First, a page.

Could We Begin Paying Less at the Pumps Soon?

On February 20, the United States and Mexico reached an agreement that could open up more areas for deepwater drilling.  Awaiting ratification by Mexican and American lawmakers is the Transboundary Agreement, which would potentially make close to 1.5 million acres of offshore territory (claimed by the U.S.) available for leasing by the beginning of the summer.  This area holds approximately 172 million barrels of oil and 300 billion cubic feet of natural gas.  As gasoline prices have been rising as of late, these discussions regarding domestic drilling are coming at an opportune time.

One reason that this agreement is advantageous for these countries is because both Mexico and the United States, while maintaining sovereignty and control over their regulatory systems, will be on the same page when it comes to safety protocols utilized by the countries’ rigs in the Gulf of Mexico.  Mexico’s national oil company, Pemex, has been developing deepwater drilling in recent years, but the main concern is its lack of experience and safety.  Ken Salazar, the interior secretary, stated that as the Mexican company embarks on newer, deeper waters, both countries “want to make sure it’s done in a way that protects the environment and is as safe as possible.”  On this point, former president of Amoco Oil Latin America, Jorge Piñon, commented that Mexico doesn’t have resources to deal with a major oil spill should one occur in these deeper waters, but the United States does.  Therefore, this agreement could promote transnational training, equipment, and technology so that the drilling is both “safe and productive.”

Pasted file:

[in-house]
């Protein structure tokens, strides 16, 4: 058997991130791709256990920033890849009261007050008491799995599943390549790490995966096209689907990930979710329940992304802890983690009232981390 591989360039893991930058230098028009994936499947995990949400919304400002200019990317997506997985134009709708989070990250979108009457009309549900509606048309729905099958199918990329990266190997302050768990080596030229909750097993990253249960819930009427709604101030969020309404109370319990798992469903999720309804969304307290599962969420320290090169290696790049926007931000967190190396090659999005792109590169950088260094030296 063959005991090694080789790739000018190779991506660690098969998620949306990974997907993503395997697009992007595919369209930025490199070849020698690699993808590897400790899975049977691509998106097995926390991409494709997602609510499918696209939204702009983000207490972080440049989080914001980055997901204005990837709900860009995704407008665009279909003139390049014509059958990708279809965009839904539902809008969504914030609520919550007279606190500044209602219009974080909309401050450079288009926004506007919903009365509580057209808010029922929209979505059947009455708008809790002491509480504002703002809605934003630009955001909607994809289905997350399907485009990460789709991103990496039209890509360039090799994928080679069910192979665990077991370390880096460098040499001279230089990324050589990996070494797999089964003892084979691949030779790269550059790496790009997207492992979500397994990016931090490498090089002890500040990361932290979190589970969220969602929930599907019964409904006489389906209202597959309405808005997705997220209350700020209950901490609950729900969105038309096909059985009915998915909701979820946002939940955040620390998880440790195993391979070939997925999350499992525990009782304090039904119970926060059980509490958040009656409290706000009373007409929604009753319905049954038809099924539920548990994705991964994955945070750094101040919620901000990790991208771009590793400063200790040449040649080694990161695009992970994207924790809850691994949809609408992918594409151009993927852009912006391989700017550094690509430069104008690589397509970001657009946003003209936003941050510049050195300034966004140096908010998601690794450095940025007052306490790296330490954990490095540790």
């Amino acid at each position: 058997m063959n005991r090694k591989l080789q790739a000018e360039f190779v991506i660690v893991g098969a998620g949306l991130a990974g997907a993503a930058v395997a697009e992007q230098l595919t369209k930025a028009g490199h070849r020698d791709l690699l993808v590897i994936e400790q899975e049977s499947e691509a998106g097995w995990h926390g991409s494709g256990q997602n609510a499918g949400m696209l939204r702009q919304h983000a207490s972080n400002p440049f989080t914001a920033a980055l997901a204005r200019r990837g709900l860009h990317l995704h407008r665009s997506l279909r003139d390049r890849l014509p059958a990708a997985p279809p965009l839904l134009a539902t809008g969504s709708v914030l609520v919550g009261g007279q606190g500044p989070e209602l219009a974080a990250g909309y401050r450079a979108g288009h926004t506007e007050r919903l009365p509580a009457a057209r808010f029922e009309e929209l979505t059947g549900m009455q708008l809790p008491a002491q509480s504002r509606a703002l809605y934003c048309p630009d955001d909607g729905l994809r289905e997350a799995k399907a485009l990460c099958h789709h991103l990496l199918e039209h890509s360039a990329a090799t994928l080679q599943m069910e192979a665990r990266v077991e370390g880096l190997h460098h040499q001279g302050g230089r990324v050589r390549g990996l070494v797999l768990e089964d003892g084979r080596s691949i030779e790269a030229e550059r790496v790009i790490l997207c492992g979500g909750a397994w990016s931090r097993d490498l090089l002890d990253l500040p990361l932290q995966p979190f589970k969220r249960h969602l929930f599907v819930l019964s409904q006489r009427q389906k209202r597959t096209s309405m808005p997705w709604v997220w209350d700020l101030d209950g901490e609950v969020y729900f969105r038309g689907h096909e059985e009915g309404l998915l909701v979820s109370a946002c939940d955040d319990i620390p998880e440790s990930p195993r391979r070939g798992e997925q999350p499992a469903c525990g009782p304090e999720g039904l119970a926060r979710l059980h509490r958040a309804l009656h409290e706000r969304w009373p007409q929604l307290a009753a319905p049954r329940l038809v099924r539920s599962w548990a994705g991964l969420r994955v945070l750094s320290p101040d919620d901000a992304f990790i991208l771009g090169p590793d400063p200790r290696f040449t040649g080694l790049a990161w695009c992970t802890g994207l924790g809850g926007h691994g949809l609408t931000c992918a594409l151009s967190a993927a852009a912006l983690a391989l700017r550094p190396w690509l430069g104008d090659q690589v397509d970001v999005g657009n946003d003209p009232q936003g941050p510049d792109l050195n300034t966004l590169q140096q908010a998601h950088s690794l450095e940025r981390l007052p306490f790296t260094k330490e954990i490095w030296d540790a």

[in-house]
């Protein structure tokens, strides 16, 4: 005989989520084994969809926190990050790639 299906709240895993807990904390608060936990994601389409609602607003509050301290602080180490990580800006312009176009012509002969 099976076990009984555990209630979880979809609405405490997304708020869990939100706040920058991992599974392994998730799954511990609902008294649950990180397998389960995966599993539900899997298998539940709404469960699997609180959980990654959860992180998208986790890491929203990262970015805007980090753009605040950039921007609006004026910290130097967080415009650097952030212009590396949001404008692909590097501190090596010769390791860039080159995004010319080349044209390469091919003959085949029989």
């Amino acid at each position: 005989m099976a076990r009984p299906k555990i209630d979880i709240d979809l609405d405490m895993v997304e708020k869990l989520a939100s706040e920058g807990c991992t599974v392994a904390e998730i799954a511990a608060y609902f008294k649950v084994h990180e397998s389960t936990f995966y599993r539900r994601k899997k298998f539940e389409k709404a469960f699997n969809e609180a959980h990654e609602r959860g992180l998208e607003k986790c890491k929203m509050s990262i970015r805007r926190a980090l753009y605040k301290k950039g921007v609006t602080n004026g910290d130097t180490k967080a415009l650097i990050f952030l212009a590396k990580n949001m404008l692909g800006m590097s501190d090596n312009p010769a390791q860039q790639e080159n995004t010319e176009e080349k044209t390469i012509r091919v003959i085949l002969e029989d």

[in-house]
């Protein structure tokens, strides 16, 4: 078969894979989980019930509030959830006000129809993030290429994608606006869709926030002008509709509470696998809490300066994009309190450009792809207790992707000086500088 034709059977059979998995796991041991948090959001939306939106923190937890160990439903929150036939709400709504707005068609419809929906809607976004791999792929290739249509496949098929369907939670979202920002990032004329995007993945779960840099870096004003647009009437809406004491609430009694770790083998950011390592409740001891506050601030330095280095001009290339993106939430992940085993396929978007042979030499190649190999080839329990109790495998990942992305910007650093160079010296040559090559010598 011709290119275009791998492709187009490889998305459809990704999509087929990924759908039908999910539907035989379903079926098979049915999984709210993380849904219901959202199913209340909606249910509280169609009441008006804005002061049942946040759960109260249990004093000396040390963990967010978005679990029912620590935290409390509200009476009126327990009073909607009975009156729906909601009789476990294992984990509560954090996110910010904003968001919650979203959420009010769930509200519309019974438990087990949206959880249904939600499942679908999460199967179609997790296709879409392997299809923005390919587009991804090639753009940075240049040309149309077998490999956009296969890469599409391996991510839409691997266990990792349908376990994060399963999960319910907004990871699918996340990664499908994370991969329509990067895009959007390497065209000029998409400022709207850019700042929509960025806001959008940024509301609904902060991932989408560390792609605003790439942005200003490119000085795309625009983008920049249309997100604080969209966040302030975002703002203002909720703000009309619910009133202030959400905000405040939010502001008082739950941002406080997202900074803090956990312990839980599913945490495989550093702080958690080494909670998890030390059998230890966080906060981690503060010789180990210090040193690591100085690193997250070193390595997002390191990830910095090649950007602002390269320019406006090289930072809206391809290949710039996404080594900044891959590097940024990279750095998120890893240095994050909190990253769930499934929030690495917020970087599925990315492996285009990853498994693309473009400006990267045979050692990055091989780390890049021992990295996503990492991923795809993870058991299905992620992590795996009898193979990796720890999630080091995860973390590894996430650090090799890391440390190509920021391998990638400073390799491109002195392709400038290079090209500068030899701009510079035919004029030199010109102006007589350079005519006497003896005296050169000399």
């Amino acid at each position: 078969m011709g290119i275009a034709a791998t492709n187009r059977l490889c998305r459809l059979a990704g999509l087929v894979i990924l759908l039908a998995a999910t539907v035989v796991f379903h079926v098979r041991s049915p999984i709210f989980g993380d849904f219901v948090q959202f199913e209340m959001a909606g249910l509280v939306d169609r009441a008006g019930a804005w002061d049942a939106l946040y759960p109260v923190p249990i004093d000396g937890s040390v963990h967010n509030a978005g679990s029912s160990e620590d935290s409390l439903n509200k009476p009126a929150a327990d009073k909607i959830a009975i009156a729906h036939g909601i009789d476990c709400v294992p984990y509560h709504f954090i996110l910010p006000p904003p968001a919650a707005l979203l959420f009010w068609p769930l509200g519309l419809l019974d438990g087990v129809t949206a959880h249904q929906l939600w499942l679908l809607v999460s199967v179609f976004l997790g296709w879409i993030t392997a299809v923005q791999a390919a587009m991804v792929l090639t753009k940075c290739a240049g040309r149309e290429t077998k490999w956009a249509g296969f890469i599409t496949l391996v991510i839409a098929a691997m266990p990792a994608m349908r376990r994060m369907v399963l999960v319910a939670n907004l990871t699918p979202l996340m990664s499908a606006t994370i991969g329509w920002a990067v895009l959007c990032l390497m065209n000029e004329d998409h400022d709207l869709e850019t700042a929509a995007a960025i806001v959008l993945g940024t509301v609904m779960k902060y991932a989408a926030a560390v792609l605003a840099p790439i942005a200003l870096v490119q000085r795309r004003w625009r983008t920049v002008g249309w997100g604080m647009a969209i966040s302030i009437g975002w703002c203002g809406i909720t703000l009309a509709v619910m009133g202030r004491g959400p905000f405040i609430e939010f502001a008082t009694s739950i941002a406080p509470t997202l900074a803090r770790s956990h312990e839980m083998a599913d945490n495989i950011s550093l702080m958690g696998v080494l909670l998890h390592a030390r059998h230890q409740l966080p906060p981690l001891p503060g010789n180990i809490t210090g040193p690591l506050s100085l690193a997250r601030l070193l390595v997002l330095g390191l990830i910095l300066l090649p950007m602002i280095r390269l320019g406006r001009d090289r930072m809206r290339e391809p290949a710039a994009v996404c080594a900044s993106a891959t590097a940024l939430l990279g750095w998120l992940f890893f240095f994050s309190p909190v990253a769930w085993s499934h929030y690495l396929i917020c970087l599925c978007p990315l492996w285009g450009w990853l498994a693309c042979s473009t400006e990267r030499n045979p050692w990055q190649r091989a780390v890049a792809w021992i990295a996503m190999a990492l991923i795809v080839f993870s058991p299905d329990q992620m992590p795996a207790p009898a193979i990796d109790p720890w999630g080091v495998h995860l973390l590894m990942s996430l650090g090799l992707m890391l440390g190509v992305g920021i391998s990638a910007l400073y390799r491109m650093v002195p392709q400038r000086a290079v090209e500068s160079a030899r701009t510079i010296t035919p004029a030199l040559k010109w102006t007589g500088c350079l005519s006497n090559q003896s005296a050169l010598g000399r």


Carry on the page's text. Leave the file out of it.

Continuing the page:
In the 1970s and 1980s, the two countries attempted to ratify a treaty that would have clearly defined exploratory rights in border zones.  However, the U.S. Senate did not ratify it in the end.  Obama is also seeking to approve drilling in Alaskan Arctic waters.  What consequences, good and bad, do you feel will result from the ratification of this agreement?  Should we continue to explore offshore drilling?  Will this Mexico-U.S. agreement, if ratified, alleviate the price at the pump?

Original article from The New York Times

2 comments

  1. After the BP oil catastrophe I am astounded that this is even being considered. Yes, gas is expensive, I am among the many that wish it wasn’t $40 to fill my small fuel efficient car. But I am also getting continuously skeptical that we will ever actually try to move away from oil as a main fuel source. It will be hard to do so we will need some sort of huge event to force us to do it… I honestly hoped it was what happened in the Gulf in 2010. It is only 2012 and already more drilling is being proposed. If more drilling is permitted more oil will be produced and it will just be that much longer before any real push is made towards moving away from its use.

  2. I hope that this agreement is approved. Anything that can lower gas prices is a good thing. One concern I have with this agreement, and something that has been brought up with regards to offshore drilling in Alaska, is that the oil will not go to United States consumers but instead be exported to Asian markets. Unless this agreement is going to have a direct impact on oil prices in the United States, it should not be pursued. Oil prices affect the cost of everything in the United States. American citizens need relief. The oil is there and steps need to be taken to go get it. This agreement appears to be a promising development to safely and effectively lower gas prices and it should be pursued.

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